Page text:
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Wells v. Astrue

United States District Court, Ninth Circuit

June 11, 2013

MARLA WELLS, Plaintiff,
v.
MICHAEL J. ASTRUE, Commissioner of Social Security, Defendant.

ORDER GRANTING IN PART PLAINTIFF'S MOTION FOR SUMMARY JUDGMENT AND DENYING DEFENDANT'S CROSS-MOTION FOR SUMMARY JUDGMENT [Dkt. Nos. 14, 19]

GONZALO P. CURIEL, District Judge.

INTRODUCTION

On November 4, 2011, Plaintiff filed this action pursuant to Section 405 of the Social Security Act ("Act"). 42 U.S.C. § 1383(c). Plaintiff seeks judicial review of the Commissioner of Social Security Administration's ("Commissioner's") final decision denying Plaintiff's application for Supplemental Security Income ("SSI") under Title XVI of the Act. (Complaint, ECF No. 1.) The matter before the Court is the Report and Recommendation ("Report") filed by United States Magistrate Judge Peter C. Lewis recommending that Plaintiff's Motion for Summary Judgment (ECF No. 14) be granted in part and Defendant's Cross-Motion for Summary Judgment (ECF No. 19) be denied. (ECF No. 21.) After careful consideration of the pleadings and relevant exhibits submitted by the parties, and for the reasons set forth below, this Court ADOPTS the Magistrate Judge's Report in its entirety. It is further ordered that this action be remanded to the Social Security Administration for further consideration consistent with this opinion.

BACKGROUND[1]

On March 31, 2008, Plaintiff filed an application for SSI benefits with the Commissioner, alleging disability beginning on January 4, 2008, due to epilepsy, brain surgery, bipolar disorder, and high blood pressure. (Administrative Record ("A.R.") 96-102, 151.) Plaintiff's claim was denied at the initial level and again upon reconsideration. (A.R. 48-52, 57-61.) On February 16, 2010, Plaintiff appeared with counsel and testified before Administrative Law Judge ("ALJ") Larry B. Parker. On March 19, 2010, the ALJ issued a written decision finding that Plaintiff was not disabled under Section 1614(a)(3)(A) of the Act from January 4, 2008 through March 19, 2010. The ALJ's decision became the final decision of the Commissioner when the Appeals Council denied Plaintiff's request for a review of the decision on September 7, 2011.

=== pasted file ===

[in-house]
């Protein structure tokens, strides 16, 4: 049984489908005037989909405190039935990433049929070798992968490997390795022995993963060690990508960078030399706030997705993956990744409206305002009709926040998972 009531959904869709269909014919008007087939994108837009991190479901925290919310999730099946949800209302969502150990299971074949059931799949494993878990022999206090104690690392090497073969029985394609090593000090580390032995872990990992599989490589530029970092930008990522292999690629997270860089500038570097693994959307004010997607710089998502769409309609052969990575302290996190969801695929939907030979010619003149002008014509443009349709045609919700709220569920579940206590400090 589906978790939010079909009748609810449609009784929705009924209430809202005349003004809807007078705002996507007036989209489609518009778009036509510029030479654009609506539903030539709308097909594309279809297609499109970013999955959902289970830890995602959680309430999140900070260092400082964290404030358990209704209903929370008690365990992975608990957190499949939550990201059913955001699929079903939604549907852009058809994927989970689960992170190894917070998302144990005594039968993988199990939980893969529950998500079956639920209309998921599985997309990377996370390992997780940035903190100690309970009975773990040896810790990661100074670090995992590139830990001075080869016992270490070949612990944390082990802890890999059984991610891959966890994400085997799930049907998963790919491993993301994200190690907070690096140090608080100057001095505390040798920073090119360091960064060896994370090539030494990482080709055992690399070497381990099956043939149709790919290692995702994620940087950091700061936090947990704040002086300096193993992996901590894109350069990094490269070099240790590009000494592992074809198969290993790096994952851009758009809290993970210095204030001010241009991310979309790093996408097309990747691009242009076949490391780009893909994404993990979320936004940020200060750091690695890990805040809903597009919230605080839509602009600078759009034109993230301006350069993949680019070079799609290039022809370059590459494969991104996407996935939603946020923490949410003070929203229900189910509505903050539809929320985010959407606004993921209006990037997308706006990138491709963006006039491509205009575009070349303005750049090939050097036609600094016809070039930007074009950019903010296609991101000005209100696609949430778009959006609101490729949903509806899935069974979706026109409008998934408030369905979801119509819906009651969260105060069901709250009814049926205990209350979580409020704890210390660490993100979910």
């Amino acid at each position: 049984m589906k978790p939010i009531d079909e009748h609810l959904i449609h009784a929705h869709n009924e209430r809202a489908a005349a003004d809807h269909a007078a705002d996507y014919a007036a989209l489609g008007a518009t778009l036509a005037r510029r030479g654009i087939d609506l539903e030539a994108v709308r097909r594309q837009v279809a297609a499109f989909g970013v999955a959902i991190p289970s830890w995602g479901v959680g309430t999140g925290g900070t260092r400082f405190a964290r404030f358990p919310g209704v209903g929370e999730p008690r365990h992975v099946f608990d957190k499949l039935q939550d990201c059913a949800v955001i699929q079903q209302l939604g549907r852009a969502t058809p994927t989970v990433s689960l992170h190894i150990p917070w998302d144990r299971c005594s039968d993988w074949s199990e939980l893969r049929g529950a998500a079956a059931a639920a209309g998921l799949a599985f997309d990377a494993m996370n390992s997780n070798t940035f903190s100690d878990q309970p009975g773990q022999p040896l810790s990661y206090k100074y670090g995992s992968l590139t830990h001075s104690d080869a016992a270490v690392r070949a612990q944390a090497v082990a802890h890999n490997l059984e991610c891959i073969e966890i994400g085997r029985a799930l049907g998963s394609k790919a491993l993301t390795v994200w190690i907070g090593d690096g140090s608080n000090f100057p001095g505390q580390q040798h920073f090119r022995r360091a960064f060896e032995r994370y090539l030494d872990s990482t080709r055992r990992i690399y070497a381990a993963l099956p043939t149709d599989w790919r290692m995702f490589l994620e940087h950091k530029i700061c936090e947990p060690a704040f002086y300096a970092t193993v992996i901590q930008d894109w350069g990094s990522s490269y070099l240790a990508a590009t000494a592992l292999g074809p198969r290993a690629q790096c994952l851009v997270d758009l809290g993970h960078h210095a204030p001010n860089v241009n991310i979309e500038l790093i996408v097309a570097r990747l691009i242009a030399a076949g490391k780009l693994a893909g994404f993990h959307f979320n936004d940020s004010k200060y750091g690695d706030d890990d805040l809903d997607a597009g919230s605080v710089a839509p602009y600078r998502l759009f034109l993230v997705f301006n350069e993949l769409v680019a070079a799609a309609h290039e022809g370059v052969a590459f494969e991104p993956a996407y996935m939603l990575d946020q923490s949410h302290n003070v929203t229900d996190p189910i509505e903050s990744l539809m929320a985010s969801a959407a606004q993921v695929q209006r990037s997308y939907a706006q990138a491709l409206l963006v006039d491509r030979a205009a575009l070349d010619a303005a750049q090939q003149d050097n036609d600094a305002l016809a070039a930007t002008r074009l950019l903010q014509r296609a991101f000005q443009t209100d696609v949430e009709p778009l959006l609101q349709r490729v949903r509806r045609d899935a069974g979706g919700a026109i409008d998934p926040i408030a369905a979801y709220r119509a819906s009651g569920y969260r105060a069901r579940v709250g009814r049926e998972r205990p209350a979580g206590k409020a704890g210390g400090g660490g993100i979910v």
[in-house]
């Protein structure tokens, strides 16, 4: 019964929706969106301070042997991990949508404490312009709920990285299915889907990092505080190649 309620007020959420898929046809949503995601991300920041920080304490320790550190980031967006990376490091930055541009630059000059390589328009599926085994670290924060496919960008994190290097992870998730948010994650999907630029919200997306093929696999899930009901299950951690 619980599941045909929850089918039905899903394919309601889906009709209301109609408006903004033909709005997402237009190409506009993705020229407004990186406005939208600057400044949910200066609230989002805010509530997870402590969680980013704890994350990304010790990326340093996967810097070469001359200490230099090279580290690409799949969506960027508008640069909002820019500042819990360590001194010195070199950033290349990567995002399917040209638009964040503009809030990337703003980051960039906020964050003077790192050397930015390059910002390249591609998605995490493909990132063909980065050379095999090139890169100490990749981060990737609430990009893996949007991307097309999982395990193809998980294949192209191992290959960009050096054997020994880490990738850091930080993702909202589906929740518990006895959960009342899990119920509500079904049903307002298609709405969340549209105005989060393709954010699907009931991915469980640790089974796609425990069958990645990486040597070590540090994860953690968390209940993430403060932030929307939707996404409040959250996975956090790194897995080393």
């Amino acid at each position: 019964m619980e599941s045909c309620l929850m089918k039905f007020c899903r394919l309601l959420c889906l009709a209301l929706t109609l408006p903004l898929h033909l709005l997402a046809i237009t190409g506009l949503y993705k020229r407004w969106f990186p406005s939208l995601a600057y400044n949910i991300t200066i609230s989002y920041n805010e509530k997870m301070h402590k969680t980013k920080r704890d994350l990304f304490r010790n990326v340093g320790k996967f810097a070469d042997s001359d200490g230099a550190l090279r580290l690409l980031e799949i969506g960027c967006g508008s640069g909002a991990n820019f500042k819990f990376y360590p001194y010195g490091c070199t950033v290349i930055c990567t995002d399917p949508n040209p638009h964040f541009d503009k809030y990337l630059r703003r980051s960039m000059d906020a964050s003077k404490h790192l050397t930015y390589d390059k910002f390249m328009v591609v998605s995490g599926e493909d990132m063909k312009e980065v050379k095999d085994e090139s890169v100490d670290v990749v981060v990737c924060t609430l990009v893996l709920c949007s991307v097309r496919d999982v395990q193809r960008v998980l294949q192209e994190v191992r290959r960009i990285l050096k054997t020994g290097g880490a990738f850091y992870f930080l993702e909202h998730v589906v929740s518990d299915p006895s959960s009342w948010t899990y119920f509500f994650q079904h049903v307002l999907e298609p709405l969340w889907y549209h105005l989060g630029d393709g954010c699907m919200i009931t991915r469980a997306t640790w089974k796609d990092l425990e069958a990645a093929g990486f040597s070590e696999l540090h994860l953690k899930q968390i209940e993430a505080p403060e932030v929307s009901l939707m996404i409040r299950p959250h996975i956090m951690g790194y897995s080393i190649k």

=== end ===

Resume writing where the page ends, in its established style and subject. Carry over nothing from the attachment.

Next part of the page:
On November 4, 2011, Plaintiff commenced the instant action seeking judicial review of Defendant's decision. (Complaint, ECF No. 1). On September 12, 2012, Plaintiff filed a Motion for Summary Judgment. (ECF No. 14.) On October 4, 2012, Defendant filed a Cross-Motion for Summary Judgment. (ECF No. 19.) On March 20, 2013, the Magistrate Judge issued a Report recommending that Plaintiff's Motion for Summary Judgment be granted in part, Defendant's Cross-Motion for Summary Judgment be denied, and that the case be remanded for further review by the Commissioner. (ECF No. 21.) The docket reflects that no objections to the Report have been filed by either party by the April 17, 2013 deadline. ( See id. )

DISCUSSION

I. Legal Standard